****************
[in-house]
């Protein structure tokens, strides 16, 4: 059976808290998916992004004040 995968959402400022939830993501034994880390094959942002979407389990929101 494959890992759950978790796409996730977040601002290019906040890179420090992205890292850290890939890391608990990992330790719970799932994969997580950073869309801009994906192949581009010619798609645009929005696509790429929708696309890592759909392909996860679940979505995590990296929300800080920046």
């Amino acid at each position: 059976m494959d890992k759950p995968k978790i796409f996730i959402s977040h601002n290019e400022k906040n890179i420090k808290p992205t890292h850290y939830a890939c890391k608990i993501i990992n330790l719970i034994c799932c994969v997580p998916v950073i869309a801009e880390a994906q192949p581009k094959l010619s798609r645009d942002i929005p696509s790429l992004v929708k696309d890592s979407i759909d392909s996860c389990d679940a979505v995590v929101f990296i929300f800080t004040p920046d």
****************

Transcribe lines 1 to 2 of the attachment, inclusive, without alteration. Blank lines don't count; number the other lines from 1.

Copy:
[in-house]
């Protein structure tokens, strides 16, 4: 059976808290998916992004004040 995968959402400022939830993501034994880390094959942002979407389990929101 494959890992759950978790796409996730977040601002290019906040890179420090992205890292850290890939890391608990990992330790719970799932994969997580950073869309801009994906192949581009010619798609645009929005696509790429929708696309890592759909392909996860679940979505995590990296929300800080920046």